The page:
Author: Ben Cocke, Director at Agile Rose
Innovation is a slippery beast – and it’s something that needs to be fitted into the proverbial day job, of delivering on targets, interruptions and amidst tight deadlines. However, it is the lifeblood of all membership organisations, for without it, members and ‘the times’ will move on, leaving you in their slipstream.
So innovate we must. But how? How can one cultivate an innovative mind-set, and come up with good ideas to enhance your members’ experience? Firstly, it’s important to know that originality and creative thinking is not a gift handed out sparingly by the gods – we have the ability to summon it ourselves, through training and practice. But first, let’s take a look at how our brains work.
How the brain works – left side, right side
Left side – deals with convergent thinking. This half examines details and processes them logically and analytically, but lacks a sense of overriding, abstract connections. When you read a poem, for example, your left hemisphere analyses the sequence of letters and integrates them into words and sentences, following the logic laws governing written language. It checks for grammar and grasps the facts.
Right side – deals with divergent thinking. This half is more imaginative and intuitive and tends to work holistically, integrating pieces of an informational puzzle into a whole.
So back to our poem – your right hemisphere interprets a poem as more than a string of words. It integrates the information with its own prior ideas and imagination, allows images to manifest, and recognizes the overall metaphorical meaning.
So innovations tend to come from ideas and concepts rippling back and forth across both sides of our brains, like waves that strengthen with each turn of the tide.
Tips on building a more innovative mind-set
• Wonderment – retain a sense of discovery, a childlike curiosity about the world. And question understandings that others consider obvious.
• Motivation – as soon as a spark of interest arises in something – follow it. Don’t be too concerned about the end result, let the ideas flow. Keep track of them in a notebook.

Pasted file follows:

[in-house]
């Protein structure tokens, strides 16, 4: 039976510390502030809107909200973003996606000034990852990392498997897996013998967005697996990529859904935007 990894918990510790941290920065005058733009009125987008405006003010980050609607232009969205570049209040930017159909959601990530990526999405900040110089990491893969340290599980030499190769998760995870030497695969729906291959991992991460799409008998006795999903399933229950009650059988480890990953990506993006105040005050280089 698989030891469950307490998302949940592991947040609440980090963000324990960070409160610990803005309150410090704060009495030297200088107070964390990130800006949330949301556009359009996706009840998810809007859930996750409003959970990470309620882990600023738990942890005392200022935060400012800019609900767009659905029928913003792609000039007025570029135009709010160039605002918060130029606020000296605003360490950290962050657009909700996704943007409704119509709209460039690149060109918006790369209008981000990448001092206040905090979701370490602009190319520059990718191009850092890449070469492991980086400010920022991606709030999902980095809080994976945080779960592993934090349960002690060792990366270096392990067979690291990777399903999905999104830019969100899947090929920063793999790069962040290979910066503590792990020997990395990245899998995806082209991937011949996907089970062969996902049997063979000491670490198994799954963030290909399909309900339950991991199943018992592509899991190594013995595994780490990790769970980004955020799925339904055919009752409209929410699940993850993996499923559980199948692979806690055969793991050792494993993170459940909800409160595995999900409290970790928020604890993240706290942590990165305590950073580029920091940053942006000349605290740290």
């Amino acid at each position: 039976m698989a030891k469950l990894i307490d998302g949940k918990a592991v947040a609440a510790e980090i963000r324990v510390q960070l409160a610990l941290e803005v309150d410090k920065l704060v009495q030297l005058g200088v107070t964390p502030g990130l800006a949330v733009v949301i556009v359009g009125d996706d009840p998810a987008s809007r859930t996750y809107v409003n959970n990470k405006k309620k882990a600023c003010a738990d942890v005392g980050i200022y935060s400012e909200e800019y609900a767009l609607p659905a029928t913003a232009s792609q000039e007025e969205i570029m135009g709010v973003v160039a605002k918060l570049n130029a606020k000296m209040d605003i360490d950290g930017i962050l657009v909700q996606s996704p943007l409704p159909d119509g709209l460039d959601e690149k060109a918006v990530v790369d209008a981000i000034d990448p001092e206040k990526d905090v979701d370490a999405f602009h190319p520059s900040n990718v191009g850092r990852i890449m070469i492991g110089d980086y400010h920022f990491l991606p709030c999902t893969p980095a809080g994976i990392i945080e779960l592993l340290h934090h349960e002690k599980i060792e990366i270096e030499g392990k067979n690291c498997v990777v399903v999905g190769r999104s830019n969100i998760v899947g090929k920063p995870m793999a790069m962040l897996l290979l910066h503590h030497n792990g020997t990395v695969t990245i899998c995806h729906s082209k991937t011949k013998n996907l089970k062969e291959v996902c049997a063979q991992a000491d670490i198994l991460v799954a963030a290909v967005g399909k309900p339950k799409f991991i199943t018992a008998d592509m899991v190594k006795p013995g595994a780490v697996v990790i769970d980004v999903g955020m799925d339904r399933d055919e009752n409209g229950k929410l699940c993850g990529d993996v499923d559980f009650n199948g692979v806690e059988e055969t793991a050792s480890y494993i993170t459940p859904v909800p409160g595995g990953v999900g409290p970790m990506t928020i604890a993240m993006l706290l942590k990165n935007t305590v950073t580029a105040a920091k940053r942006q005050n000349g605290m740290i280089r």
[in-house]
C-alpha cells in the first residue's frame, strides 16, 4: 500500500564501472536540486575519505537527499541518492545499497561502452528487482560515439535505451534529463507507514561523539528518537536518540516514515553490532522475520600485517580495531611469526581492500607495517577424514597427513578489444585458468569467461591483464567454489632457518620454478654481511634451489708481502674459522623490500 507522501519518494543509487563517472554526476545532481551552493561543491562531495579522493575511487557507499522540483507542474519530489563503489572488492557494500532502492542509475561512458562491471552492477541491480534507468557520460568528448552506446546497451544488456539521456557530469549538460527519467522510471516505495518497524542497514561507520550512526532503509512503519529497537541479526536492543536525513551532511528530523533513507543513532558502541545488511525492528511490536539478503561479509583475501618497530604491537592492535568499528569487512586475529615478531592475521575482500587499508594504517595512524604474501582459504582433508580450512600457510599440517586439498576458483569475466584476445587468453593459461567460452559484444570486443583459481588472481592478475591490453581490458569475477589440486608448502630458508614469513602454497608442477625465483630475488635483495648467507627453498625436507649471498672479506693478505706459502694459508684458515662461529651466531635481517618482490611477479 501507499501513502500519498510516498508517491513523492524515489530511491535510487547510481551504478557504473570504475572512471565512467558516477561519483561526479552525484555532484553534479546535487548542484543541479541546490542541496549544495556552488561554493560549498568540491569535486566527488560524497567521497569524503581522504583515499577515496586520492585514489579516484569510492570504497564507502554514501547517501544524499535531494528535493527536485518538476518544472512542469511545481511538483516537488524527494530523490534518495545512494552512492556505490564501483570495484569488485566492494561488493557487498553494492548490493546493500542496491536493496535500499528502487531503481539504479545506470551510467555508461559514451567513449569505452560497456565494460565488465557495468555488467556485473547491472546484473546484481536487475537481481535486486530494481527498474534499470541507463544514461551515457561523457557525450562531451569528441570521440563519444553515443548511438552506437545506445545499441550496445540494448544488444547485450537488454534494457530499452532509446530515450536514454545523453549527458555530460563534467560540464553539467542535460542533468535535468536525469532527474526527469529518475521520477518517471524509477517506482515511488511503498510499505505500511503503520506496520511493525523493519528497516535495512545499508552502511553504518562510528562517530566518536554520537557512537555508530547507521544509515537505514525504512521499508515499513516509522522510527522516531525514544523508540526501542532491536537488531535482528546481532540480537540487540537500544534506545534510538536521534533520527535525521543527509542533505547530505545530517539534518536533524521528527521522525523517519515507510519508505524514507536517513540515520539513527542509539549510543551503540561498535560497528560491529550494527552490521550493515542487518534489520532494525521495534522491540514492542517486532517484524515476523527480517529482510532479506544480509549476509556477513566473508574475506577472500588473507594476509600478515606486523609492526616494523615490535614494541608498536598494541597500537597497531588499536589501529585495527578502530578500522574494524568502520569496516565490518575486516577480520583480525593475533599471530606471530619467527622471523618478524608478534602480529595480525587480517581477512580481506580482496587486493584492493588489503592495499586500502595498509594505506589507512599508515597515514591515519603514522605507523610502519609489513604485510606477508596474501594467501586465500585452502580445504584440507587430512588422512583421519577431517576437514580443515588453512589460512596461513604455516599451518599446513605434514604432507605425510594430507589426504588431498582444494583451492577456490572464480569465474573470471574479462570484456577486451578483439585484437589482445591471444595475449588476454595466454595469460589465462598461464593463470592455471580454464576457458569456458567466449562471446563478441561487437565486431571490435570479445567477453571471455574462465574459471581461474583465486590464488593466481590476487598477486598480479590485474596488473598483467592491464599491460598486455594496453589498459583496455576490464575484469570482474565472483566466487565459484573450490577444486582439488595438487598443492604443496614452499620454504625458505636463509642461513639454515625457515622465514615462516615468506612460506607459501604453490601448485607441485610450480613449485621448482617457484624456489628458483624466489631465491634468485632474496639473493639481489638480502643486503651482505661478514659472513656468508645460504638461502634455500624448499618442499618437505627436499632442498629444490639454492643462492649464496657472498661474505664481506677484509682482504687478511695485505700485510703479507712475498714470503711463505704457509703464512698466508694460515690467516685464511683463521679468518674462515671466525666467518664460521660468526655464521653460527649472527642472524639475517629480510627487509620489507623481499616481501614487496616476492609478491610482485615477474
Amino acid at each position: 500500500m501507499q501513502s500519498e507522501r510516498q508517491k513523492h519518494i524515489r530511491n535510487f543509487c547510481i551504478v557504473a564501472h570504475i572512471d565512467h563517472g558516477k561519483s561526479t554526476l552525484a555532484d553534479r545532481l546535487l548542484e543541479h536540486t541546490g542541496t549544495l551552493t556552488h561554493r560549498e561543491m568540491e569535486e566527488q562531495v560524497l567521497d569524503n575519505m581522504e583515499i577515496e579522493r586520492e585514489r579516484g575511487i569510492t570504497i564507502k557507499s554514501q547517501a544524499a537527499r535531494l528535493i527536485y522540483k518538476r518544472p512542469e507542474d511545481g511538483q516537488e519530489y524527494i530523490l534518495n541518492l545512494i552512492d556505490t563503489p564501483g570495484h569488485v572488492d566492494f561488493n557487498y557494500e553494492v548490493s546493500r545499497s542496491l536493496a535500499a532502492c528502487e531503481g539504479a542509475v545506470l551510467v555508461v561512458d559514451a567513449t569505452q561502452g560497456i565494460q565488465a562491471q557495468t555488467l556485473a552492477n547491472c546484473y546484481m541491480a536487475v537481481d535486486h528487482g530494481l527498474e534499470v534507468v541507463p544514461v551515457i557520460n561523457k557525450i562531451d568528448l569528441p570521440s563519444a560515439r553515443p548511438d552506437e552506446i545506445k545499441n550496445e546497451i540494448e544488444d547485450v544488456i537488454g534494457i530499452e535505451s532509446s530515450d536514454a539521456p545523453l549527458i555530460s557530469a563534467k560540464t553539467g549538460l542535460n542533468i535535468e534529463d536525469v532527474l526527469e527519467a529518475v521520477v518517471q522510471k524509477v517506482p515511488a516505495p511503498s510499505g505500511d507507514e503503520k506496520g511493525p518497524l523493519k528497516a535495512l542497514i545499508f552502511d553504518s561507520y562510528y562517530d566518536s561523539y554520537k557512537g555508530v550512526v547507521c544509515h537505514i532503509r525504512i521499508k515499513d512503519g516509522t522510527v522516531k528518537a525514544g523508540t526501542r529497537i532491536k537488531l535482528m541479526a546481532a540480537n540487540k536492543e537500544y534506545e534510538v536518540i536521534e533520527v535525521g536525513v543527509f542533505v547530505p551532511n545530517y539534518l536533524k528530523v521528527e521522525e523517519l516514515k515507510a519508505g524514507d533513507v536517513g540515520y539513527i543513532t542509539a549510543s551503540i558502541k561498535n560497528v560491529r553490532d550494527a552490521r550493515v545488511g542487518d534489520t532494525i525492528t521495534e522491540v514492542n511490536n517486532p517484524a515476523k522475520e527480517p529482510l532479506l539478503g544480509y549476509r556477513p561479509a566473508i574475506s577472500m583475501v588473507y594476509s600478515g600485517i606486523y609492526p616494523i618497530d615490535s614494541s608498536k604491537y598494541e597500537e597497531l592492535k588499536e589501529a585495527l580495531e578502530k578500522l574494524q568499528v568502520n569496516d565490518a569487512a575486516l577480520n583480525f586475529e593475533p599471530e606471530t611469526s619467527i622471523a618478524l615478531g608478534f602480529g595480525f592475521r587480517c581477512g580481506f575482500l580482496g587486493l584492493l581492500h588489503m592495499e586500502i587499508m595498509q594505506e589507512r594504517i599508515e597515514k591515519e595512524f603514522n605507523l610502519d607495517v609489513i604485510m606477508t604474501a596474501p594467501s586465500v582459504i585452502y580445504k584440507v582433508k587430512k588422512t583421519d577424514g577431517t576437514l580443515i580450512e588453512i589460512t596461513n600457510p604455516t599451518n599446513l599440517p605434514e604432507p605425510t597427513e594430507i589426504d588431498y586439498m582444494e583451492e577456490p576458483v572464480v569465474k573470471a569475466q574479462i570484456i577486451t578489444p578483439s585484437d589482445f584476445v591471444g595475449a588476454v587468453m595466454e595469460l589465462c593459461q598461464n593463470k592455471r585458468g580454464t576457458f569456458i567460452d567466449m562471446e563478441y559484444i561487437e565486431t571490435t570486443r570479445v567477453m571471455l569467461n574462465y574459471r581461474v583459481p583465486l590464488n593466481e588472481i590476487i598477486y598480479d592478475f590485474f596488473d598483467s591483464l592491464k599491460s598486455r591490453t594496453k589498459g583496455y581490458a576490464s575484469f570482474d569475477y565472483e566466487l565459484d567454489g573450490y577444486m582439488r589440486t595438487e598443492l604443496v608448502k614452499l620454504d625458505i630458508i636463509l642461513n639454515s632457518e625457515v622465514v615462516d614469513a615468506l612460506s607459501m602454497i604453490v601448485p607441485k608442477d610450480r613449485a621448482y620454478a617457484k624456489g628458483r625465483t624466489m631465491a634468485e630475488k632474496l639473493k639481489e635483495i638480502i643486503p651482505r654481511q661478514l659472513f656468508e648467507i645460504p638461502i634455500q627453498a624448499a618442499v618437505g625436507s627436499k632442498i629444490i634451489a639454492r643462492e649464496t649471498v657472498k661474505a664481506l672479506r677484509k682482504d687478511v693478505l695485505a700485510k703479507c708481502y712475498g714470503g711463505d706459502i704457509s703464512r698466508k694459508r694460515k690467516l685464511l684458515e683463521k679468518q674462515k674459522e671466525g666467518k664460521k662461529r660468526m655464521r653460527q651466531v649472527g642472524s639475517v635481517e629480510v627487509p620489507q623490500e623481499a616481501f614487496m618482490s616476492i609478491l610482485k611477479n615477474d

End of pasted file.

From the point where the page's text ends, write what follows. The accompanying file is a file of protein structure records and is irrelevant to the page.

• Intellectual courage – strive to think outside accepted principles and habitual perspectives such as ‘we’ve always done it this way.’ A powerful way of doing this is to ‘shoe-swap’ with someone else and look at a situation through their eyes.
• Change habits – our lives are surprisingly routine, from commute to shopping – the stimuli of that first trip is gone. So mix it up – brush your teeth with the other hand, commute via a different route, go around the supermarket the “wrong” way etc. Anything that trips your brain into thinking ‘mmm this is new…’ will encourage it to stretch and consider new options.
• Relax – take time to daydream and ponder, because that is often when the best ideas arise. Look for ways to relax and consciously put them into practice.
• Walk – famous creators from Charles Dickens to Steve Jobs, frequently walked whilst pondering plots or tough questions, or even having 1-2-1 meetings (ahem, Steve Jobs for the latter, I think!).
• Put the tech to one side – ‘We live in an age of gushing information through a thousand portals every second’ (Jerry Seinfeld, Comedian) and on every street and every mode of public transport, people are glued to their mobile phones. Our brains are like buckets – if we fill them with the latest Facebook updates and a hundred funny cat videos, we’re leaving less room for our creativity to flourish.
• Choose your filters wisely – review what newsletters, magazines and TV shows you watch, and assess the value of each to you. Add in random filters e.g. buy a trade magazine for another sector, assess membership organisations in other countries – what do they do well, what do they do badly.
And remember – if you think the way you’ve always thought, you’ll always get what you always got – the same old ideas. Good luck!
Contact for Ben Cocke: firstname.lastname@example.org